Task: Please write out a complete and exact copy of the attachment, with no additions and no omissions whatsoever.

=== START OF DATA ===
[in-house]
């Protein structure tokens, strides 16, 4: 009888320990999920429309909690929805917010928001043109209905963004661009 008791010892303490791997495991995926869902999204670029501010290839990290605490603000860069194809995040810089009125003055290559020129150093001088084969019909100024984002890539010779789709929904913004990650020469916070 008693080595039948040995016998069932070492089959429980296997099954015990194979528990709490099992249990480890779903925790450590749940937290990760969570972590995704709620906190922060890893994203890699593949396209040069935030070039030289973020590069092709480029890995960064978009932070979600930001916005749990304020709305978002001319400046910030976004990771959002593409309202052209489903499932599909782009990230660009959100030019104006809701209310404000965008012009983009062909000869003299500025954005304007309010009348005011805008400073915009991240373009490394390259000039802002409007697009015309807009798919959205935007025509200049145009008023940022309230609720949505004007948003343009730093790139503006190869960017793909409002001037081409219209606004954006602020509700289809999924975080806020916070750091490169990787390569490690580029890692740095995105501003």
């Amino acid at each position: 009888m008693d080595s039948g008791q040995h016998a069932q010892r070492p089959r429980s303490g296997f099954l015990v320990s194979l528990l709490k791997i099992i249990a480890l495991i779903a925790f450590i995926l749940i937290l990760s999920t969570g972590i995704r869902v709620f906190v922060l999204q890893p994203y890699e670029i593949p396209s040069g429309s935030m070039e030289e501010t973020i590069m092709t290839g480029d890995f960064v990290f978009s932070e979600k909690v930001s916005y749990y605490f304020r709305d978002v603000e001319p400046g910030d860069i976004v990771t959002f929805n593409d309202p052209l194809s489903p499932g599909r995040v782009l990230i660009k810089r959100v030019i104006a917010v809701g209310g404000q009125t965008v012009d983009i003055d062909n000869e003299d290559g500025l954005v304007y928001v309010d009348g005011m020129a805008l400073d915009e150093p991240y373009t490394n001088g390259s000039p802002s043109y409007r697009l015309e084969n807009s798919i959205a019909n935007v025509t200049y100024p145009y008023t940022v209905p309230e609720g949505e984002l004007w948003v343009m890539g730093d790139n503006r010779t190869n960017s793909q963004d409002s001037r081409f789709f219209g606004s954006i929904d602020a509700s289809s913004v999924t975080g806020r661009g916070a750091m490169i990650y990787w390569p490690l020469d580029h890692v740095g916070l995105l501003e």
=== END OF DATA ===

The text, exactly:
[in-house]
């Protein structure tokens, strides 16, 4: 009888320990999920429309909690929805917010928001043109209905963004661009 008791010892303490791997495991995926869902999204670029501010290839990290605490603000860069194809995040810089009125003055290559020129150093001088084969019909100024984002890539010779789709929904913004990650020469916070 008693080595039948040995016998069932070492089959429980296997099954015990194979528990709490099992249990480890779903925790450590749940937290990760969570972590995704709620906190922060890893994203890699593949396209040069935030070039030289973020590069092709480029890995960064978009932070979600930001916005749990304020709305978002001319400046910030976004990771959002593409309202052209489903499932599909782009990230660009959100030019104006809701209310404000965008012009983009062909000869003299500025954005304007309010009348005011805008400073915009991240373009490394390259000039802002409007697009015309807009798919959205935007025509200049145009008023940022309230609720949505004007948003343009730093790139503006190869960017793909409002001037081409219209606004954006602020509700289809999924975080806020916070750091490169990787390569490690580029890692740095995105501003």
């Amino acid at each position: 009888m008693d080595s039948g008791q040995h016998a069932q010892r070492p089959r429980s303490g296997f099954l015990v320990s194979l528990l709490k791997i099992i249990a480890l495991i779903a925790f450590i995926l749940i937290l990760s999920t969570g972590i995704r869902v709620f906190v922060l999204q890893p994203y890699e670029i593949p396209s040069g429309s935030m070039e030289e501010t973020i590069m092709t290839g480029d890995f960064v990290f978009s932070e979600k909690v930001s916005y749990y605490f304020r709305d978002v603000e001319p400046g910030d860069i976004v990771t959002f929805n593409d309202p052209l194809s489903p499932g599909r995040v782009l990230i660009k810089r959100v030019i104006a917010v809701g209310g404000q009125t965008v012009d983009i003055d062909n000869e003299d290559g500025l954005v304007y928001v309010d009348g005011m020129a805008l400073d915009e150093p991240y373009t490394n001088g390259s000039p802002s043109y409007r697009l015309e084969n807009s798919i959205a019909n935007v025509t200049y100024p145009y008023t940022v209905p309230e609720g949505e984002l004007w948003v343009m890539g730093d790139n503006r010779t190869n960017s793909q963004d409002s001037r081409f789709f219209g606004s954006i929904d602020a509700s289809s913004v999924t975080g806020r661009g916070a750091m490169i990650y990787w390569p490690l020469d580029h890692v740095g916070l995105l501003e």